This Sunday we celebrate the Body and Blood of Christ, also called Corpus Christi. What newness does this feast bring to our life?
Bible Readings Exodus 24: 3-8 Psalm 116: 12-13, 15-18 Hebrews 9: 11-15 Marc 14: 12-16, 22-26
Each time we celebrate a feast, no matter the number of times we may have already celebrated it, it’s always an occasion to make a step further not only in terms of knowledge but also in deepening our life as Christians. When we pose ourselves questions, even on the well-known practice, we save ourselves from falling into mere routine of a good Catholic who’s regular: I go to mass, I receive Holy Communion, I do adoration… We are enriched when we pose fresh questions even on our regular practice. And when we look around, certain events of life can stimulate us into becoming the disciples that Jesus wants to be. That’s why, perhaps, the recent event in Paris which made headlines in the French media can inspire us as we celebrate Corpus Christi.
Spiderman? Of course, you remember such superhero in American film. But he’s a fictional figure, on the contrary, the Spider-man in the French case -he’s real. It’s like a film, but it’s not.
Not until few days ago, no one could hear about this Spider-man. No one could care to search for his name; it’s enough to call him not only as immigrant, but illegal immigrant. This young man scaled four storeys, bare hand, to save a four-year child hanging on the balcony on the higher storey. It’s after his heroic action that we learnt this man is more than an illegal immigrant; he has name: Mamoudou Gassama, from Mali. When others watched helplessly to see a child hanging not only in the air, but also between life and death, and waiting for the Fire brigade to come; Mamoudou climbed in a Spider-man way.
When he was climbing I doubt if he had in mind how that act would change his life: being received by the French president, becoming French citizen, being incorporated in the Fire brigade, and turning instantly from illegal immigrant into a star. By the manner he swiftly went up, you have the impression that he was animated only by one objective of saving the child, even to the point of putting aside his own security.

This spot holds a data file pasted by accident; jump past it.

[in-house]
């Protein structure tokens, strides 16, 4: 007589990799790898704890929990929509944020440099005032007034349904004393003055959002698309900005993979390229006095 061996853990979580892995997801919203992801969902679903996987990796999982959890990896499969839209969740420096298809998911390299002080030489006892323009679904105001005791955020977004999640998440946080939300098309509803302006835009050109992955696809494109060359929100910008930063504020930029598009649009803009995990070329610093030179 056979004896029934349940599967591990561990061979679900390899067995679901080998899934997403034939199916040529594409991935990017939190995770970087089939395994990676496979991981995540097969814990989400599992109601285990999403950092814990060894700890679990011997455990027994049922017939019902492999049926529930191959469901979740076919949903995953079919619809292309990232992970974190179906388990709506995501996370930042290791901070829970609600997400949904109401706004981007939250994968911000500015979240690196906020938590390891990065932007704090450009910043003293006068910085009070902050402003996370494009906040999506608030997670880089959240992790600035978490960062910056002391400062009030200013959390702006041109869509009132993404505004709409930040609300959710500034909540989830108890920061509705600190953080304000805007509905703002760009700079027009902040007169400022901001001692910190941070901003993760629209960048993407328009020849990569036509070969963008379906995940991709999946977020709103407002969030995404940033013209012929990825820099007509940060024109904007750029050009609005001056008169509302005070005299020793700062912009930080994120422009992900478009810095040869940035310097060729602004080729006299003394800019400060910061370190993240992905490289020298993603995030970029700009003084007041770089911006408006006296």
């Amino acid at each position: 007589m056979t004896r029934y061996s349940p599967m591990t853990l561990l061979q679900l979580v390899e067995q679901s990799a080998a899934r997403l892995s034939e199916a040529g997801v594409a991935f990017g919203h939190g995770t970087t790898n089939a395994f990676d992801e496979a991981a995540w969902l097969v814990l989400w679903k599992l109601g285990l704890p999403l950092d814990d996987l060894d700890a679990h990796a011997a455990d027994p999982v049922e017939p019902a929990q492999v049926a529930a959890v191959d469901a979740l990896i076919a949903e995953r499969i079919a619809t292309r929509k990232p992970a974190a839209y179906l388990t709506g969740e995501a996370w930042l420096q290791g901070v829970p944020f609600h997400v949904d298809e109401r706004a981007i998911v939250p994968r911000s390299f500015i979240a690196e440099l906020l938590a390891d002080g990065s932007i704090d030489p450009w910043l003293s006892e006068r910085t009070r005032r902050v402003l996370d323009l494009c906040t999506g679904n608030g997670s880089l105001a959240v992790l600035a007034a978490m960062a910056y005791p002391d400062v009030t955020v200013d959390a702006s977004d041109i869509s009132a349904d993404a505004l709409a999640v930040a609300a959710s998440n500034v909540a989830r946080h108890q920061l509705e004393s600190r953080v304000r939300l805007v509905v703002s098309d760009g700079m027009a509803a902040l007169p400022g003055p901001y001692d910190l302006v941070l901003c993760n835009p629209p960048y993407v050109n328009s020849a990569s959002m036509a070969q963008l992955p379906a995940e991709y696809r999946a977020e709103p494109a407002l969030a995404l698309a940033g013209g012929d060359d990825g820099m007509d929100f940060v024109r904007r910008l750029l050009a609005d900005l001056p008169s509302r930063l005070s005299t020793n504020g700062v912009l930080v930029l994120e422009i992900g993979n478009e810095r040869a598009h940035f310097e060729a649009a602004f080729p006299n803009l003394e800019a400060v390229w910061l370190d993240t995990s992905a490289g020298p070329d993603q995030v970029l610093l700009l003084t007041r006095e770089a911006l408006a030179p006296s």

Do we have to look elsewhere for an image to help us understand the meaning of this feast, Body and Blood of Christ?
In the Body and Blood we have Jesus who gives himself to us not only as food and drink, but also by his sacrifice on the cross. He emptied himself of glory of the son of God, became man like us, and even accepting shameful death (cf. Philippians 2:7); he did all that so that we may have life. It’s this giving of himself for others that we called to keep memory of him. And there’s no better way to keep memory of him than taking part in his act of love. Hence, participating in Holy Communion does not end simply with receiving the Eucharist; it’s prolonged in the manner we live with others, especially in giving ourselves for them. That’s the true adoration we can show to the one who came so that we may have life, life in abundance.
Then, you realise that this feast of the Body and Blood of Christ, can’t be reduced to a simple popular piety; it has pertinent questions on the way we live in our today’s world, especially about the place of the other person.
Can I take a distance from myself?
In the contemporary society where individualism is occupying the central place, where what I want is the only supreme law, and where I can get into relation with others only when I can use them for my interests, in short, where the philosophy of life is: me first; then, this feast comes to reminder us that the other person is important also. And so, the question is: what’s the place of the other person in my life?
Lord, by the grace of the Holy Communion that I receive, on this feast of Corpus Christi, let me also be missionary of your self-giving love.
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